Hannibal Lecter’s relationship with Lady Murasaki is incredibly complicated, darkly twisted and even romantic. Judging by the way Fuller »

- James Garcia

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"Hannibal" Casts Its Lady Murasaki

17 October 2014 4:36 PM, PDT | Dark Horizons | See recent Dark Horizons news »

Tao Okamoto ("The Wolverine") has scored the key role of the dark and mysterious Lady Murasaki in NBC's "Hannibal".

Okamoto will have a major guest starring arc in the series as the alluring and classical beauty with a dark secret.

In the Thomas Harris novel "Hannibal Rising," Murasaki is Hannibal Lecter's Japanese aunt who developed a quasi-romantic relationship with the young Hannibal.

Okamoto is currently shooting Zack Snyder's "Batman v Superman: Dawn of Justice" for Warner Bros. Pictures.

Source: Deadline »

- Garth Franklin

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Shelf Life: Manhunter

14 October 2014 11:14 AM, PDT | www.themoviebit.com | See recent TheMovieBit news »

Every week, Shelf Life sees Tom White select and talk about a movie that lives on his DVD shelf, one he thinks we should all see. Mention the name Hannibal Lecter, and everyone will immediately know you are talking about the psychiatrist turned cannibal that lives in Thomas Harris's novels. In 1991, he was brought to the big screen in Silence of the Lambs, with Anthony Hopkins making the character a cinematic icon, and his own, with a memorably chilling performance. The subsequent movies, Hannibal, Red Dragon, and Hannibal Rising, saw the law of diminishing Lecters, with each one going some way to lessen the characters impact. It wasn't until 2012, that t.v. series Hannibal injected new life into the character, and Harris' formula of psychological thriller mixed with a police procedural. But there is one Hannibal Lecter movie that everyone forgets about, one that did things a little differently »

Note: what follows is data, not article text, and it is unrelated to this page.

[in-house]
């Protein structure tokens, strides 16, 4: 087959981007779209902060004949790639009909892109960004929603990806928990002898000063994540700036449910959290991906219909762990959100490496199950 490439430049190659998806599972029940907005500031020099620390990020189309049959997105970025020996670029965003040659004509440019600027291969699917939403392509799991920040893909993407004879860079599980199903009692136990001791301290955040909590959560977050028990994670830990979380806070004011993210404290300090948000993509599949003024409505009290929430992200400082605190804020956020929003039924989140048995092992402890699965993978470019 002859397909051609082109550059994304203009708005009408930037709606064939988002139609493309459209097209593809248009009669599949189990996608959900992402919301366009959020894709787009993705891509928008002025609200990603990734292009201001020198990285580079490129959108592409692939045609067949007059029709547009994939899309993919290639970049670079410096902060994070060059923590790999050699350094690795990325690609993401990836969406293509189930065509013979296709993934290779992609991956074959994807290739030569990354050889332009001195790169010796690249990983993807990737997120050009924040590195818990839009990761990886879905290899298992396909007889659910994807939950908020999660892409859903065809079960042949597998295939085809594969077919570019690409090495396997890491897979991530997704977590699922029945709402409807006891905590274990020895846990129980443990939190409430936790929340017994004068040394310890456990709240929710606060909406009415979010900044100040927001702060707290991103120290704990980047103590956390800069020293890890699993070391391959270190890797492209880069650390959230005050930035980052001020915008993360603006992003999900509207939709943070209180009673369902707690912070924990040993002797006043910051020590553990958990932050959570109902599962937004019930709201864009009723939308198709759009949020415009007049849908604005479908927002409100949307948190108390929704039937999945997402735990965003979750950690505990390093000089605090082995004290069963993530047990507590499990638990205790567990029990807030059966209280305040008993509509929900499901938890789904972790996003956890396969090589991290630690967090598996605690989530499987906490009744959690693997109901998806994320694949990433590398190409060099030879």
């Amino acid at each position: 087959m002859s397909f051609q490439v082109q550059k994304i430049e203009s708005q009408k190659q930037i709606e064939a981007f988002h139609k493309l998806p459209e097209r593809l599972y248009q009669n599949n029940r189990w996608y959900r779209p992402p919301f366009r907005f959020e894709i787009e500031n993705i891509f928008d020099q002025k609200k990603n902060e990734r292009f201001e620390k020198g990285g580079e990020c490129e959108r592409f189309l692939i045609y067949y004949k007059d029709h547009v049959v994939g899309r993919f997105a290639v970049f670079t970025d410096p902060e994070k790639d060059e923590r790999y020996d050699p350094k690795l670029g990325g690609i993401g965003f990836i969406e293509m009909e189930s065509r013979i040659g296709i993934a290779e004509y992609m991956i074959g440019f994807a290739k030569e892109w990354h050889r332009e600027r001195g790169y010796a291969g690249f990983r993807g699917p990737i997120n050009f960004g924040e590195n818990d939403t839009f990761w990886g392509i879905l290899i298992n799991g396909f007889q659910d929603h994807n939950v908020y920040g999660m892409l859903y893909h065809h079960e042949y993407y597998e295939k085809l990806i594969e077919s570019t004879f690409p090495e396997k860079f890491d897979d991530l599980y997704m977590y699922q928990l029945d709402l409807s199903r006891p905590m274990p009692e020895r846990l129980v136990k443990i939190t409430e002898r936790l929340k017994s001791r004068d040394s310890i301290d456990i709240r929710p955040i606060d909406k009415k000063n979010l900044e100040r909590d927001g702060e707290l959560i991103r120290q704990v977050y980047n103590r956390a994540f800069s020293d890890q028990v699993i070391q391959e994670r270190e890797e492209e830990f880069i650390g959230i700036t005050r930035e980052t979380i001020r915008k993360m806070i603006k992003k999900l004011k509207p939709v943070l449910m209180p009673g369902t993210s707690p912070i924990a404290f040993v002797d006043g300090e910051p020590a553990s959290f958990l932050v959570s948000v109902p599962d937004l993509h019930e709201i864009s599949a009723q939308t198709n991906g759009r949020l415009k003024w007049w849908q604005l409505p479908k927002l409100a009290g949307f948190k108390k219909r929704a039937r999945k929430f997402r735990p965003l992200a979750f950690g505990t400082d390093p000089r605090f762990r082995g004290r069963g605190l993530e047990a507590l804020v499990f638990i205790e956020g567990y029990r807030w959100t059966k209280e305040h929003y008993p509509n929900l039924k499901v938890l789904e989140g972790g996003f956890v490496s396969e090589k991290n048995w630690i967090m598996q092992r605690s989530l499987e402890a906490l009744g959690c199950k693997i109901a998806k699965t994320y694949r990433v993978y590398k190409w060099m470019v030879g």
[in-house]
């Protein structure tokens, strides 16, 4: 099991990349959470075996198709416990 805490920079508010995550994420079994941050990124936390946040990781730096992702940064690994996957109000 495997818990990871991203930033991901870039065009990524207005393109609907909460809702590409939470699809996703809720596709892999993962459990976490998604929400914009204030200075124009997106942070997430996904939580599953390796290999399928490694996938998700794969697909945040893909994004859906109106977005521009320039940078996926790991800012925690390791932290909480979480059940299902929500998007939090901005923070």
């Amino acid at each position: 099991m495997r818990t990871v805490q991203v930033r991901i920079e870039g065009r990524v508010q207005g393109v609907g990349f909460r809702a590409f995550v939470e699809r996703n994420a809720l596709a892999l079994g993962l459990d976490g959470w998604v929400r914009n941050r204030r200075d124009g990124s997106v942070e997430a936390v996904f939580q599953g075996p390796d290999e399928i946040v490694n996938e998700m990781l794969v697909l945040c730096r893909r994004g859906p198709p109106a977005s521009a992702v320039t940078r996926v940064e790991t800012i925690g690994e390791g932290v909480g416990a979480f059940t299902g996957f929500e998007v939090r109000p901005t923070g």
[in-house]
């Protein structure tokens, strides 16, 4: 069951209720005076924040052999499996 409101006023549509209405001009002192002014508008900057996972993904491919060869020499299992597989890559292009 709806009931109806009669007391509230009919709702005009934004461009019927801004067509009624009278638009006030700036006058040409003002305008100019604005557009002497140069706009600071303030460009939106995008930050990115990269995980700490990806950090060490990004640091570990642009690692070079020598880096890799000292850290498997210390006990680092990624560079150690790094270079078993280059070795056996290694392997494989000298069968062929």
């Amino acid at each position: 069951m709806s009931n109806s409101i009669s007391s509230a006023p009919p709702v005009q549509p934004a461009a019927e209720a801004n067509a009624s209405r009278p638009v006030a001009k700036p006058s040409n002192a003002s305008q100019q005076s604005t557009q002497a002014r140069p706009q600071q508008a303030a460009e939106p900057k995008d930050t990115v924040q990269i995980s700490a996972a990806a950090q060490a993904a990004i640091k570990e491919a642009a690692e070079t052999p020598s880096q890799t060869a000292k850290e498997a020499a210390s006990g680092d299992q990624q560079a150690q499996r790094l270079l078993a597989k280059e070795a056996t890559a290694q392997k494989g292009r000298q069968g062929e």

- noreply@blogger.com (Tom White)

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Cinema's darkest and most unpredictable public service workers

6 October 2014 4:51 AM, PDT | Den of Geek | See recent Den of Geek news »

The arrival of WolfCop inspires us to take a look back at horror cinema's most unpredictable janitors, doctors, dentists and more...

Can we necessarily trust the dentist who stands over us with a tiny drill in his hand? Isn't the guy who's come round to install our cable television service just a bit too friendly for comfort? And the cop outside in his squad car - isn't he just a little bit, I don't know, hairy?

Some of cinema's darkest, most unpredictable and downright interesting characters often have the most mundane jobs, from teachers to photo developers and taxi drivers to school janitors. It's characters like these we're saluting here - some of them villainous, others strangely likeable despite their dark activities, while others are simply misunderstood.

So here's our pick of the most terrifying public sector workers in horror cinema, inspired by the imminent release of WolfCop - director »

- ryanlambie

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​Has TV Violence Gone Too Far?

3 October 2014 4:30 AM, PDT | Moviefone | See recent Moviefone news »

It's rare that professional TV critics and the professional moral scolds at the Parents Television Council agree on anything, but both groups found Wednesday's debut of CBS drama "Stalker" to be over the line. Critics found the pilot, which opened with a scene of a masked stalker dousing a woman with gasoline and setting her on fire as she screamed for help, to be "sensationalist," "sexist," "exploitative," "nihilistic," "gratuitous," and "unforgivable." The PTC, mincing no words, called it "torture porn."

"Stalker" may not, in fact, be more graphic or gory than other violent crime dramas on network TV (for one thing, it follows "Criminal Minds" on the CBS Wednesday night lineup), but it does seem to have an undue amount of violence for the sake of violence. Not to mention a tone of unremitting grimness. It's the sort of show that you can tell, just 30 seconds into it, whether or »

- Gary Susman

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Redefining a legend: How Mikkelsen’s Hannibal changed the way we look at the villain